High-speed 3D imaging using digital binary defocusing method vs sinusoidal method

Song Zhang, Jae Sang Hyun, Beiwen Li

Research output: Chapter in Book/Report/Conference proceedingConference contribution

3 Citations (Scopus)

Abstract

This paper presents our research findings on high-speed 3D imaging using digital light processing (DLP) technologies. In particular, we compare two different sinusoidal fringe generation techniques using the DLP projection devices: Direct projection of 8-bit computer generated sinusoidal patterns (a.k.a, the sinusoidal method), and the creation of sinusoidal patterns by defocusing binary patterns (a.k.a., the binary defocusing method). This paper mainly examines their performance on high-accuracy measurement applications under precisely controlled settings. Two different projection systems were tested in this study: The commercially available inexpensive projector, and the DLP development kit. Experimental results demonstrated that the binary defocusing method always outperforms the sinusoidal method if a sufficient number of phase-shifted fringe patterns can be used.

Original languageEnglish
Title of host publicationEmerging Digital Micromirror Device Based Systems and Applications IX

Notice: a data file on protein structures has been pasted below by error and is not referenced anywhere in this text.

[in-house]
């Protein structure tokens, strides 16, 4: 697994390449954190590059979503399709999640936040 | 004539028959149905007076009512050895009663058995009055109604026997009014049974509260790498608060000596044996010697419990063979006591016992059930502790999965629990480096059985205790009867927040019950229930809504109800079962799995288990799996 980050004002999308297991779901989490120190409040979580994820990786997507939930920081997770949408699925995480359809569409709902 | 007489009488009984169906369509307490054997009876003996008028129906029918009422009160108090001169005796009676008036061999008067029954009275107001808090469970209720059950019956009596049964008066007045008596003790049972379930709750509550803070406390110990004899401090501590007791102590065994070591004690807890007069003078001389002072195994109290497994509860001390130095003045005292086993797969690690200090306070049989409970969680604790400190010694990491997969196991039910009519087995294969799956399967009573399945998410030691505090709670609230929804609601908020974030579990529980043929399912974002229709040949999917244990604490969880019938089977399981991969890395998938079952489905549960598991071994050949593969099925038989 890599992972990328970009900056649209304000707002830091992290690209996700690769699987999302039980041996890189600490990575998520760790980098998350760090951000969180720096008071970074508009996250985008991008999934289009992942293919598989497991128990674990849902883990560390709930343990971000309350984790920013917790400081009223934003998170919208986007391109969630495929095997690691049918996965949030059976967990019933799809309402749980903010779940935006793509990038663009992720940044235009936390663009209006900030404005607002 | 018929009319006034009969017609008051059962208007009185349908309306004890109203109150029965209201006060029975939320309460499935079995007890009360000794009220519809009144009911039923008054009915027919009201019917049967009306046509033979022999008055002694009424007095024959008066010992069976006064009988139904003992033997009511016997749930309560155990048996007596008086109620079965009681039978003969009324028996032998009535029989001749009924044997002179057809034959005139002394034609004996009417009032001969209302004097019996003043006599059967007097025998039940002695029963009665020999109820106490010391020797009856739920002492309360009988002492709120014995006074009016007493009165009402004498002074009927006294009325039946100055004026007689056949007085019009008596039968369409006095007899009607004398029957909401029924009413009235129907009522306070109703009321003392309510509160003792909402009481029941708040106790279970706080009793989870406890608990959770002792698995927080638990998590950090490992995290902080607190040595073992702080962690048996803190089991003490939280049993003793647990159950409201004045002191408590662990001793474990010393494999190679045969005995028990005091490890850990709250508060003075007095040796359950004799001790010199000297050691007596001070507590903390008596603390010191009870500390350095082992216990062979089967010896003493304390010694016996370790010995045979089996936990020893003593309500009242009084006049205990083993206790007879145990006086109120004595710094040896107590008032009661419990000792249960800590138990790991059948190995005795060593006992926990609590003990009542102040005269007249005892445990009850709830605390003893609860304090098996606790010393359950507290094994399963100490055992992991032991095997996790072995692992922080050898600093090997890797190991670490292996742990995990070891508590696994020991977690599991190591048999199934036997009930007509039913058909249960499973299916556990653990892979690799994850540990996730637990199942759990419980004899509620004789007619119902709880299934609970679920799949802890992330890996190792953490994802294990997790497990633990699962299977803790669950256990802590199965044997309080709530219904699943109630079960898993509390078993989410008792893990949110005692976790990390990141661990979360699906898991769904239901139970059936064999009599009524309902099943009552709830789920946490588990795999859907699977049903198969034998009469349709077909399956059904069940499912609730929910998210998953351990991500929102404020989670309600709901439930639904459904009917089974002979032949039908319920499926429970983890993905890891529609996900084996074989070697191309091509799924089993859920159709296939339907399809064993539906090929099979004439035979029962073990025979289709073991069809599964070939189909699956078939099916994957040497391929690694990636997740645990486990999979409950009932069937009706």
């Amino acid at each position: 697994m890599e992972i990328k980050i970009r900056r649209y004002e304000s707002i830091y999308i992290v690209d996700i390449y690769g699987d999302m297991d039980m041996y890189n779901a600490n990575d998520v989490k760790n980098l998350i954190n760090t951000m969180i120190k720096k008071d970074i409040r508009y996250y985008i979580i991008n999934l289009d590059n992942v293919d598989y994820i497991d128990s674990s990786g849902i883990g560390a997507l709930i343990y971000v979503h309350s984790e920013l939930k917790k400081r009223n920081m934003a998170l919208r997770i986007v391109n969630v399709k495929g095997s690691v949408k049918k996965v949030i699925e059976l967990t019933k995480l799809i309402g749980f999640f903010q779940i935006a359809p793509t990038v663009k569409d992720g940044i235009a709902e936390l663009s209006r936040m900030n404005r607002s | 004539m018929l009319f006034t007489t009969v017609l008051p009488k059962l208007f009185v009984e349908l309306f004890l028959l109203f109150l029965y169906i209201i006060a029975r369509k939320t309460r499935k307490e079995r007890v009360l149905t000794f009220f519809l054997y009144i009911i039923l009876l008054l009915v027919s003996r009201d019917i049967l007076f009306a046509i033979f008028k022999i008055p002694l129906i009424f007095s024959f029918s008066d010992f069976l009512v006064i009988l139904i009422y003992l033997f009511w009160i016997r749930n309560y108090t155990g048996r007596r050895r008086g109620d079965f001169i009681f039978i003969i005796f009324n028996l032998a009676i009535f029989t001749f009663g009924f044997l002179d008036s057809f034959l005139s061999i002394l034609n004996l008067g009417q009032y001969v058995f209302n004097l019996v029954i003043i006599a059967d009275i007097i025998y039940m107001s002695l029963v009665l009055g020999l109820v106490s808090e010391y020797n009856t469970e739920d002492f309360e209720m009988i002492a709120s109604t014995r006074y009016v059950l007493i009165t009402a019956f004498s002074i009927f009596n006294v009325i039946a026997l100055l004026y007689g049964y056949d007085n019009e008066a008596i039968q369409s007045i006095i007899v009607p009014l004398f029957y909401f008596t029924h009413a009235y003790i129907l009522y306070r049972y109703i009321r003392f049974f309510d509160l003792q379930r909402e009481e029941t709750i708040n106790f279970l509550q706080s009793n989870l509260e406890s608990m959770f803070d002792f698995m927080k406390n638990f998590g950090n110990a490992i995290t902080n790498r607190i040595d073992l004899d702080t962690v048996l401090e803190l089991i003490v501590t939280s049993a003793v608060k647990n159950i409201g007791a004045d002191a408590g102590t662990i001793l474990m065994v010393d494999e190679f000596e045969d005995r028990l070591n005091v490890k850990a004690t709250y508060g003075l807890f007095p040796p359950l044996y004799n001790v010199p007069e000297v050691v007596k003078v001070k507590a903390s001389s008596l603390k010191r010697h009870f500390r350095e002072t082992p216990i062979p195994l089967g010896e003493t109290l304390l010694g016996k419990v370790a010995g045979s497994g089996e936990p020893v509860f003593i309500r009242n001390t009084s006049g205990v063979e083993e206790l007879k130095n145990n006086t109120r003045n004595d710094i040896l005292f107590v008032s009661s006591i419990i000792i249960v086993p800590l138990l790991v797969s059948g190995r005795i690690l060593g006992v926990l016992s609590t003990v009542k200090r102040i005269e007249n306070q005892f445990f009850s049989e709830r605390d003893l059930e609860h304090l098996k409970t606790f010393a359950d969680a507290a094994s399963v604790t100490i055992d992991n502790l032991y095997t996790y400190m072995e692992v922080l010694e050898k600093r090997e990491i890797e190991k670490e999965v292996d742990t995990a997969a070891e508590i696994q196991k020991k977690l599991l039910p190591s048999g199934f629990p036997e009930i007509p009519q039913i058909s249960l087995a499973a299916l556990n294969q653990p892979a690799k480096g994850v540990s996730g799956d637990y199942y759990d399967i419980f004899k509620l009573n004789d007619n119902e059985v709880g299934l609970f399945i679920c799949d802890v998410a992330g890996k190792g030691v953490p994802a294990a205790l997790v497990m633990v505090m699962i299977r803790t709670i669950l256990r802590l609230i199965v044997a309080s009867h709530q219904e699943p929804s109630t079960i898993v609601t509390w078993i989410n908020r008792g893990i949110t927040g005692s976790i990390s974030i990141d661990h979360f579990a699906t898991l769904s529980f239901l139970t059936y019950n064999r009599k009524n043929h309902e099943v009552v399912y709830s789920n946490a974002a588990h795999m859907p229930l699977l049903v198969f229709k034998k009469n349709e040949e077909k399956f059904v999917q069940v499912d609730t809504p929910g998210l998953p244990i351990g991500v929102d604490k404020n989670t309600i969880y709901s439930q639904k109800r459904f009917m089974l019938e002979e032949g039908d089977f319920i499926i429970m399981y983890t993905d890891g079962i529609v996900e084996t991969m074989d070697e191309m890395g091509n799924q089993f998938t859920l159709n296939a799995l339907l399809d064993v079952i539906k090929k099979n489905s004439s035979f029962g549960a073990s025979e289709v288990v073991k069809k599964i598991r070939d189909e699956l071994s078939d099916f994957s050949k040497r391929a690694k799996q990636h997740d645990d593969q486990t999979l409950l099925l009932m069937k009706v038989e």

EditorsMichael R. Douglass, Benjamin L. Lee
PublisherSPIE
ISBN (Electronic)9781510606753
DOIs
Publication statusPublished - 2017
EventEmerging Digital Micromirror Device Based Systems and Applications IX - San Francisco, United States
Duration: 2017 Jan 302017 Jan 31

Publication series

NameProceedings of SPIE - The International Society for Optical Engineering
Volume10117
ISSN (Print)0277-786X
ISSN (Electronic)1996-756X

Conference

ConferenceEmerging Digital Micromirror Device Based Systems and Applications IX
Country/TerritoryUnited States
CitySan Francisco
Period17/1/3017/1/31

Bibliographical note

Funding Information:
This study was sponsored by the National Science Foundation (NSF) under grant numbers: CMMI-1150711 and CMMI-1300376. The views expressed in this chapter are those of the authors and not necessarily those of the NSF.

Publisher Copyright:
© 2017 SPIE.

All Science Journal Classification (ASJC) codes

  • Electronic, Optical and Magnetic Materials
  • Condensed Matter Physics
  • Computer Science Applications
  • Applied Mathematics
  • Electrical and Electronic Engineering

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